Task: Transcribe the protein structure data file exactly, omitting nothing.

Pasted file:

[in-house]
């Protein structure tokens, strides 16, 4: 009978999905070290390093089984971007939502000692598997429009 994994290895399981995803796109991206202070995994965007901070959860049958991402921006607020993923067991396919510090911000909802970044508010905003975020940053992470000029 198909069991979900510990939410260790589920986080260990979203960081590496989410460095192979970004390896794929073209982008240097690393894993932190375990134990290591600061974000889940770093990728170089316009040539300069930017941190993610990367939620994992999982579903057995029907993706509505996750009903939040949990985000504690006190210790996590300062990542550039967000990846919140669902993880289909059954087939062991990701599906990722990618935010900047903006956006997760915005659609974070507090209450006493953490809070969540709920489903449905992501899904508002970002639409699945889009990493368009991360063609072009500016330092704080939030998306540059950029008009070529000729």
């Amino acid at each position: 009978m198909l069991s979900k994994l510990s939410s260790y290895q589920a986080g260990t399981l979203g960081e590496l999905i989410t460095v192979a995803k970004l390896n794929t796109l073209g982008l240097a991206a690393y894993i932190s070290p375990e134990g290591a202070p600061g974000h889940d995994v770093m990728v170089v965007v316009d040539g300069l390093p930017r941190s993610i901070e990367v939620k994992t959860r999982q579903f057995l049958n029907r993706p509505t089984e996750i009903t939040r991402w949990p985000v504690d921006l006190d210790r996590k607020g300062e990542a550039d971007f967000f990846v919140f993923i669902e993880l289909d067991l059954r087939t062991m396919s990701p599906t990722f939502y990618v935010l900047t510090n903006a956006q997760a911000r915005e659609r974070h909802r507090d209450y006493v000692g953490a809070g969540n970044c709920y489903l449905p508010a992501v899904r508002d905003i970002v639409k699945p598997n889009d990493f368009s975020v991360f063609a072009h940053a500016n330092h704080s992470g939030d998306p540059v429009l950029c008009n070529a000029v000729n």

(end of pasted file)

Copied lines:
[in-house]
């Protein structure tokens, strides 16, 4: 009978999905070290390093089984971007939502000692598997429009 994994290895399981995803796109991206202070995994965007901070959860049958991402921006607020993923067991396919510090911000909802970044508010905003975020940053992470000029 198909069991979900510990939410260790589920986080260990979203960081590496989410460095192979970004390896794929073209982008240097690393894993932190375990134990290591600061974000889940770093990728170089316009040539300069930017941190993610990367939620994992999982579903057995029907993706509505996750009903939040949990985000504690006190210790996590300062990542550039967000990846919140669902993880289909059954087939062991990701599906990722990618935010900047903006956006997760915005659609974070507090209450006493953490809070969540709920489903449905992501899904508002970002639409699945889009990493368009991360063609072009500016330092704080939030998306540059950029008009070529000729």
């Amino acid at each position: 009978m198909l069991s979900k994994l510990s939410s260790y290895q589920a986080g260990t399981l979203g960081e590496l999905i989410t460095v192979a995803k970004l390896n794929t796109l073209g982008l240097a991206a690393y894993i932190s070290p375990e134990g290591a202070p600061g974000h889940d995994v770093m990728v170089v965007v316009d040539g300069l390093p930017r941190s993610i901070e990367v939620k994992t959860r999982q579903f057995l049958n029907r993706p509505t089984e996750i009903t939040r991402w949990p985000v504690d921006l006190d210790r996590k607020g300062e990542a550039d971007f967000f990846v919140f993923i669902e993880l289909d067991l059954r087939t062991m396919s990701p599906t990722f939502y990618v935010l900047t510090n903006a956006q997760a911000r915005e659609r974070h909802r507090d209450y006493v000692g953490a809070g969540n970044c709920y489903l449905p508010a992501v899904r508002d905003i970002v639409k699945p598997n889009d990493f368009s975020v991360f063609a072009h940053a500016n330092h704080s992470g939030d998306p540059v429009l950029c008009n070529a000029v000729n």